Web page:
Employment costs rose more than expected in the third quarter in a sign that more inflation could be brewing in the U.S. economy.
The Labor Department's employment cost index rose 0.8 percent for the period, ahead of the estimate of 0.7 percent from economists surveyed by Refinitiv.
Wages and salaries rose 0.9 percent, well ahead of expectations for 0.5 percent. Benefit costs were up 0.4 percent.
On a yearly basis, wages and salaries jumped 3.1 percent, the biggest increase in 10 years.
Wage increases have been the missing link in the economy since the recovery began in mid-2008. Average hourly earnings have been rising steadily but have stayed below the 3 percent level as slack has remained in the labor market.
However the unemployment rate is now at 3.7 percent, the lowest since 1969, and wage pressures have begun to build. The Federal Reserve has been raising interest rates in an effort to stave off future inflationary pressures, though the central bank's preferred gauge of inflation rose just 2.5 percent in the third quarter, including a 1.9 percent increase for health benefits.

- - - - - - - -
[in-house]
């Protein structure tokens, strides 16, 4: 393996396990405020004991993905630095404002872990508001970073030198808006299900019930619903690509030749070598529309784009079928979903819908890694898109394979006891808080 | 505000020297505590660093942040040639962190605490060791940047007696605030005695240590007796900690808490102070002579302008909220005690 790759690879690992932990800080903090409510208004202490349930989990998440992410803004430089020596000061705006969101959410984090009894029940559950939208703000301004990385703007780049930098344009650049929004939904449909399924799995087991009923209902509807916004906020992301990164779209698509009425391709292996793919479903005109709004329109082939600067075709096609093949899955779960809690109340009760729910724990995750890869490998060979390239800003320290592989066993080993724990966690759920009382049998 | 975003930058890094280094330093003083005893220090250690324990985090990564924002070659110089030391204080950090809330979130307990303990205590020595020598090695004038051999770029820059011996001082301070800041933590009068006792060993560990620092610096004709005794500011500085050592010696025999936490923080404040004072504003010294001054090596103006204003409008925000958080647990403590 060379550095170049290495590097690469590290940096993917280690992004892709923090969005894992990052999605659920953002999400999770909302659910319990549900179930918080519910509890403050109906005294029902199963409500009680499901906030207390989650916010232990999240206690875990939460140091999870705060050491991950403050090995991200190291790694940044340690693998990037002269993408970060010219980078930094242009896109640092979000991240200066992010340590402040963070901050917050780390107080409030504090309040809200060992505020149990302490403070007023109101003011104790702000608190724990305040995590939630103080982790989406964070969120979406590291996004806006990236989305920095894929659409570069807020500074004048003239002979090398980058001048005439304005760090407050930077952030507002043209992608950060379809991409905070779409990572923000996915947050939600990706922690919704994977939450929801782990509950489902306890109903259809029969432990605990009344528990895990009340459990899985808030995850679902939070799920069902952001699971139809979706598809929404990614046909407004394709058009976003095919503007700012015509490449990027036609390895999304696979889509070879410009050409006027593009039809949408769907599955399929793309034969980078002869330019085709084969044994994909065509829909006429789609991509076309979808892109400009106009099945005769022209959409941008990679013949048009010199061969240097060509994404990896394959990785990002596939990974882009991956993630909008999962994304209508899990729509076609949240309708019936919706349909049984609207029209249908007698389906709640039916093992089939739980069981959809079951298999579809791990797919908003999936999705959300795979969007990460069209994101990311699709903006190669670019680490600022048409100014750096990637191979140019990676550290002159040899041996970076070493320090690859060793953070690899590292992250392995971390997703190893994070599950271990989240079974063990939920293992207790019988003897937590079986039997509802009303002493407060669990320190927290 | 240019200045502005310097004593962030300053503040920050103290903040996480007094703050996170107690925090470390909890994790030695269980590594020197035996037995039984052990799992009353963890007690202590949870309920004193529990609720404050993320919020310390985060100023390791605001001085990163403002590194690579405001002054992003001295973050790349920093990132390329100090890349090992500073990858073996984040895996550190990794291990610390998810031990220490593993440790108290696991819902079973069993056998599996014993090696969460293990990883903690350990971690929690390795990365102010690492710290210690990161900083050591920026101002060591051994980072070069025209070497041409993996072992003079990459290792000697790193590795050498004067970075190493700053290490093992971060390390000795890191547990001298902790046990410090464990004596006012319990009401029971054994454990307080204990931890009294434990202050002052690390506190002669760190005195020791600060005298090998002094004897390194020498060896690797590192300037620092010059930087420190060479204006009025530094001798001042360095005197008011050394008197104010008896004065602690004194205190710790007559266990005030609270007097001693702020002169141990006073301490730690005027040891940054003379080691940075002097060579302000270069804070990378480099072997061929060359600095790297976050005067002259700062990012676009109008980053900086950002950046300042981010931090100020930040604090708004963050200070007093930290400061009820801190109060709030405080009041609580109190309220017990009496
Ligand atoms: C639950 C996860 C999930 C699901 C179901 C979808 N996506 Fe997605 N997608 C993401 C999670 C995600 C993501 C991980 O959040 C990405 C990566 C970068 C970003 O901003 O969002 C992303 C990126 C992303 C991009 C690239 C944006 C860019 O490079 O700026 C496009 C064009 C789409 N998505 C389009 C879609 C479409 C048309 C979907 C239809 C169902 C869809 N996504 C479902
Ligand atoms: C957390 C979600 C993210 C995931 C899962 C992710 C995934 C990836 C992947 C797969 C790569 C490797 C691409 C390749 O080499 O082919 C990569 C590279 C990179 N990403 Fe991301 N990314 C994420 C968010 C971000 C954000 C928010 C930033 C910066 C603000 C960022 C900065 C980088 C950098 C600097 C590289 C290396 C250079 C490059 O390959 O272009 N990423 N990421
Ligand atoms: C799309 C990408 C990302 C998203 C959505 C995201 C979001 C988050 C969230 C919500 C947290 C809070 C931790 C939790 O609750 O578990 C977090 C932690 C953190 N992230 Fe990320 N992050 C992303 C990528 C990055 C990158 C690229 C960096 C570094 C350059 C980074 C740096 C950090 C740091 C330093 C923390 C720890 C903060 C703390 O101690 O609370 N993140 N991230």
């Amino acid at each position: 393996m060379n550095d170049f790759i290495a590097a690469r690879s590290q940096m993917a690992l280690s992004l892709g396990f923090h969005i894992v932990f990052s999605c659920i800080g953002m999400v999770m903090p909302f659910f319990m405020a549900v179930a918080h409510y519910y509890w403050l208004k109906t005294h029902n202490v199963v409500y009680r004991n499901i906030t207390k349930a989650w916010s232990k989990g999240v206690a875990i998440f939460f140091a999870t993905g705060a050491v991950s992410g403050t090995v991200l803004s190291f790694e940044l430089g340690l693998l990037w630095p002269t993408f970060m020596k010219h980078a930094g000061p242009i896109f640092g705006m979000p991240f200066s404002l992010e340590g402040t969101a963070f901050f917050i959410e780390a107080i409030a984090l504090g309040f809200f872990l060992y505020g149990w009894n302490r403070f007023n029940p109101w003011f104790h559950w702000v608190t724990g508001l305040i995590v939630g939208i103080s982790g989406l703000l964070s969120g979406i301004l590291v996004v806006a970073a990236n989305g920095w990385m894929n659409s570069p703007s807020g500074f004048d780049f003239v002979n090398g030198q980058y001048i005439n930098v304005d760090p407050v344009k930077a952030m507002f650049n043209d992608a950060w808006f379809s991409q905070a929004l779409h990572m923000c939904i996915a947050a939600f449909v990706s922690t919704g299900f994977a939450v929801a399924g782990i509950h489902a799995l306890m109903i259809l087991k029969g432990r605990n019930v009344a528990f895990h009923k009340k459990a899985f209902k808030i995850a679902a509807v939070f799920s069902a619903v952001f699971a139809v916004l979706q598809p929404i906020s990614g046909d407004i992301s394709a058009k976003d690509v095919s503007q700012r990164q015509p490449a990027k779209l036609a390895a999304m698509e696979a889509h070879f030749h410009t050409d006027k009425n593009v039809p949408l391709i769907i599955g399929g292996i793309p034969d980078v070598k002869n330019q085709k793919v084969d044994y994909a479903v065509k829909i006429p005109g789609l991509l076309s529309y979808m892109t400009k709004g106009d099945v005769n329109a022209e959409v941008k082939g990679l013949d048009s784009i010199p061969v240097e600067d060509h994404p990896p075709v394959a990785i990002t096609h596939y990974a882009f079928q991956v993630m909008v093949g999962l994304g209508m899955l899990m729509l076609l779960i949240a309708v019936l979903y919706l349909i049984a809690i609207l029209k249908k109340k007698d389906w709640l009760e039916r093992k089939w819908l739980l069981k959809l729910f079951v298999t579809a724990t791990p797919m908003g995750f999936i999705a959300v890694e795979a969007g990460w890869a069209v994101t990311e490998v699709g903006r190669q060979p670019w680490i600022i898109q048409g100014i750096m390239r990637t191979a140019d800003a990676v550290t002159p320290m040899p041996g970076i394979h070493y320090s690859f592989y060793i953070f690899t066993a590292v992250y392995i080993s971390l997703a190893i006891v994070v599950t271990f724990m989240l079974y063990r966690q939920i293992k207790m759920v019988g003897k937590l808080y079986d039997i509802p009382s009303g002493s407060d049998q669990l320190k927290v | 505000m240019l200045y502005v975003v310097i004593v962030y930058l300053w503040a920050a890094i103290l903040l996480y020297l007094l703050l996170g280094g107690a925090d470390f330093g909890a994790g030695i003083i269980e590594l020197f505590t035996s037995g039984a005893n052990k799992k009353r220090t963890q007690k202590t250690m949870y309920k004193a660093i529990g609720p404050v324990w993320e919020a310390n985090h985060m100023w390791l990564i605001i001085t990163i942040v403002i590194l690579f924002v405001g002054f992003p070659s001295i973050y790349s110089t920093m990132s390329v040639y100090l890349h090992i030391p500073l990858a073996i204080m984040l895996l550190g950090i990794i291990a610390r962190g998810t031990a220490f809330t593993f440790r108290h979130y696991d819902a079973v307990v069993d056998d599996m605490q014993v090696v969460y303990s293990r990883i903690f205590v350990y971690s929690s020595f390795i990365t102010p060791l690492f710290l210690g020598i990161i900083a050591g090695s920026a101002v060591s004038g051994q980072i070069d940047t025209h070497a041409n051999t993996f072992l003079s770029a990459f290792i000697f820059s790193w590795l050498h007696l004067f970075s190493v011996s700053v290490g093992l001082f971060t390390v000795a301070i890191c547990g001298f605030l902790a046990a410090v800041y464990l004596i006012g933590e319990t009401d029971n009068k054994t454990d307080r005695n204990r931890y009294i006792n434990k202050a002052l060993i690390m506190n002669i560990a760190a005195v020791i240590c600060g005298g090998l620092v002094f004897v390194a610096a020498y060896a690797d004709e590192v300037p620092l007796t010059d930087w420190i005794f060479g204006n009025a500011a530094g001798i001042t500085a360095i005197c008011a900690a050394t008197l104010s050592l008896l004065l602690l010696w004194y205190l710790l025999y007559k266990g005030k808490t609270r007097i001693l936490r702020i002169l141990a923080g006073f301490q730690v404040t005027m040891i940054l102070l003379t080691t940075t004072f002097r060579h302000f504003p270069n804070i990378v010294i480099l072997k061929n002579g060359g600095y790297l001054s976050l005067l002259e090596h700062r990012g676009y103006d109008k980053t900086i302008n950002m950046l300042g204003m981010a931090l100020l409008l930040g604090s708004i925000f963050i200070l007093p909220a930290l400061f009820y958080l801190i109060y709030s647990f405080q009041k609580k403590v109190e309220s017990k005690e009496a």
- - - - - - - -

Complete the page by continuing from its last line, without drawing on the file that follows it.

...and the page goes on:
"The employment cost index data adds to the broader evidence that wage growth has continued to trend gradually higher over recent quarters," Michael Pearce, senior U.S. economist at Capital Economics, said in a note. "And with labor market conditions still tightening, we expect wage growth will accelerate further from here."